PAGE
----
Eminent domain in New Orleans.
The unusual term usufruct comes from the Latin words usus and fructus, meaning "use" and "fruit." Napoleon converted the use of other people's figurative fruit into a legal concept, by which an owner of a property could sell or lease his right to profit from it to a second party. You can still find usufruct in the legal codes of most everywhere the emperor once cast his shadow, from France to Poland to Louisiana.
Now two affordable-housing advocates in New Orleans want to revive usufruct in the wake of Hurricane Katrina, so that–in theory, anyway–the 50,000 to 100,000 water-damaged properties in the area can be quickly rehabilitated by the state. According to tentative plans sketched by New Orleans Finance Authority Executive Director Mtumishi St. Julien and bond lawyer Wayne Neveu, homeowners who lacked money for repairs could sign the job over to the government, which would clean it up, rent it out to an "essential worker" (cop, firefighter, etc.), use the proceeds to pay the mortgage, and then in three or five years hit the owners with a bill in exchange for resuming the use of their fruits.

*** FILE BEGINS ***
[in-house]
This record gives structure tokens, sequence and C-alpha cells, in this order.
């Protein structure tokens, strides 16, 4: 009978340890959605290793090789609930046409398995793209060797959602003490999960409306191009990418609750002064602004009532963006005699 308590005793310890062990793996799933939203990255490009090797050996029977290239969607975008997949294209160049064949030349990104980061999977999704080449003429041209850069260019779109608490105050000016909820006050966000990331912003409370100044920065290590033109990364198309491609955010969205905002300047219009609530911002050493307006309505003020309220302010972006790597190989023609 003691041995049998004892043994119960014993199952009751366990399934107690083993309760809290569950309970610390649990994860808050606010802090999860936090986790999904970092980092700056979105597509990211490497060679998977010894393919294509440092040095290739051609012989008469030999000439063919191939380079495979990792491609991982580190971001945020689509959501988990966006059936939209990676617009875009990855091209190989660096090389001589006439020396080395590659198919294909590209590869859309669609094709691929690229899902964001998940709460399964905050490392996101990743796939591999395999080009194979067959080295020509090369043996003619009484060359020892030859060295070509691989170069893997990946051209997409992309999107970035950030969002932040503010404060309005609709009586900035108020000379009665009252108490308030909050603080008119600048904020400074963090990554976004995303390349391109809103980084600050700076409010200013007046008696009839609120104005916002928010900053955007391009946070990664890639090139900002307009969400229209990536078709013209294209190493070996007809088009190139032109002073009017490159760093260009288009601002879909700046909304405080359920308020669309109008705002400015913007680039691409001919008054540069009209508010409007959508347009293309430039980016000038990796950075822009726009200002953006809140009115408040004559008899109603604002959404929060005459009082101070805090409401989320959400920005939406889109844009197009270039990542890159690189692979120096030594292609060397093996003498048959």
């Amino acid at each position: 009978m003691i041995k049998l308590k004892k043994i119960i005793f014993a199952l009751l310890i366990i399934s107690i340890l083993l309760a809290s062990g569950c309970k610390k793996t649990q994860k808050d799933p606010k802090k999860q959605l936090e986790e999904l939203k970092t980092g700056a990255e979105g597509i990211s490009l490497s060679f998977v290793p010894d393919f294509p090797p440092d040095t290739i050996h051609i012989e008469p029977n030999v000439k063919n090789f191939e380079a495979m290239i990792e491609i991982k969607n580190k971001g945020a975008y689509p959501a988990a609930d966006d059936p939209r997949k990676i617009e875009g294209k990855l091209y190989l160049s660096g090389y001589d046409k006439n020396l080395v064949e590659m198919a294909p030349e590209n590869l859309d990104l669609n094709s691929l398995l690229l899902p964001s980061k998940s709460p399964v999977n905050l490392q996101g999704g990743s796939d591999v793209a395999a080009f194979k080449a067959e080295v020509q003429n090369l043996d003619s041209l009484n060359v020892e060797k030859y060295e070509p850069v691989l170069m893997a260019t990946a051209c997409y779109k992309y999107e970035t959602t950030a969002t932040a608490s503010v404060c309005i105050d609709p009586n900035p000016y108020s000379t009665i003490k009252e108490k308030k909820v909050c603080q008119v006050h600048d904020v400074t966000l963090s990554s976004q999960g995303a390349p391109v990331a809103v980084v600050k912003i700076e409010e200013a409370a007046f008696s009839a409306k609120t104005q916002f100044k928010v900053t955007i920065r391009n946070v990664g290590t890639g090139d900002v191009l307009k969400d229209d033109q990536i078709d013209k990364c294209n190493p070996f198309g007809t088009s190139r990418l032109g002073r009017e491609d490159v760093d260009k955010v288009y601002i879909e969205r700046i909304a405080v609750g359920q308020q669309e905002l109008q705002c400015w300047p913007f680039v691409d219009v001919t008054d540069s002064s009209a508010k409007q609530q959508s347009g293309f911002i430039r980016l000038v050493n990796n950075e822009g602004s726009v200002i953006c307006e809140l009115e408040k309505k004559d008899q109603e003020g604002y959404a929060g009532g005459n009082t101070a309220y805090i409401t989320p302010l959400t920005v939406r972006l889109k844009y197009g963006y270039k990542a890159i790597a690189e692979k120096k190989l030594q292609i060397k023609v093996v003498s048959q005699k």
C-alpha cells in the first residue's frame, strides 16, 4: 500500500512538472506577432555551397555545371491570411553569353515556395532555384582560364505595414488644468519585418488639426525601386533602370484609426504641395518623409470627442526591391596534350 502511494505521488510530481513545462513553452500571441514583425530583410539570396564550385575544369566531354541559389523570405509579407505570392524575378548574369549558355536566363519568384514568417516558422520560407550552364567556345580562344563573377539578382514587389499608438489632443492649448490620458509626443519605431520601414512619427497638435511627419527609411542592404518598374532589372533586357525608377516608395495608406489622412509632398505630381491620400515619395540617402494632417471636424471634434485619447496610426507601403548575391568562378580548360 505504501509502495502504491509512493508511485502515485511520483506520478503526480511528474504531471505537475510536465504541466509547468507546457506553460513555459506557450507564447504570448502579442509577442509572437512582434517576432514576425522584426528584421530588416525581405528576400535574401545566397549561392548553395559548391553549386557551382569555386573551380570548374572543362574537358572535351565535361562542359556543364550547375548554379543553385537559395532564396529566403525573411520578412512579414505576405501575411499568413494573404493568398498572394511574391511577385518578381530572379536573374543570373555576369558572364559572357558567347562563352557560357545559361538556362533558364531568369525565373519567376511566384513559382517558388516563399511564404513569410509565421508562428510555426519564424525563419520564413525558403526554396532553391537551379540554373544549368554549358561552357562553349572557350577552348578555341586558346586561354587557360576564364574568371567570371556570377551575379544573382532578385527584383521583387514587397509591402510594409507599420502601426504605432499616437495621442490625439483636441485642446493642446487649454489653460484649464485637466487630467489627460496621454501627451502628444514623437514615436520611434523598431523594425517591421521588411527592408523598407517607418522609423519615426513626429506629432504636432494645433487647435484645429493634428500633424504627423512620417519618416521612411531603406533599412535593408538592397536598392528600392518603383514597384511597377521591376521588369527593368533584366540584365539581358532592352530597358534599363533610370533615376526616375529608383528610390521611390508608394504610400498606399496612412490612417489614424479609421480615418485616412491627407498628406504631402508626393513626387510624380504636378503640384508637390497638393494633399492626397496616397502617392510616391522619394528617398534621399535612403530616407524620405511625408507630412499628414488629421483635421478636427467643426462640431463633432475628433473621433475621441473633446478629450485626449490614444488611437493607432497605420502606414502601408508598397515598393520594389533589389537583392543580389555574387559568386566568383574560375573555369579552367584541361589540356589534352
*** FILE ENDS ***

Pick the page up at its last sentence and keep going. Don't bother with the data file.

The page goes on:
"You are not going to rebuild New Orleans unless you are able to get government access to private property," St. Julien told the Los Angeles Times in October. "If government does not solve that problem, everything else is just talk. It is foolish to believe otherwise."
Luckily for those who shudder at the idea of the Louisiana government becoming the largest construction firm and residential real estate company on the Gulf Coast, the usufruct revival has yet to worm its way to the state legislature. Unluckily, the less obscure legal concepts of eminent domain and governmental "redevelopment corporations" are alive and well, and on the verge of being expanded in New Orleans by the U.S. Congress.
Rep. Richard Baker (R-La.) introduced the Louisiana Recovery Corporation Act on October 20. Although he tried gamely to distance himself from the Democratic usufructers and to insist the legislation fits his history as a "property-rights advocate," the results would be similar: a huge government entity buying the rights to private property, rebuilding, profiting, then negotiating with the owner years later.
And if the original owner doesn't like the government's terms? "The Corporation," the bill states, "may exercise the power of eminent domain."?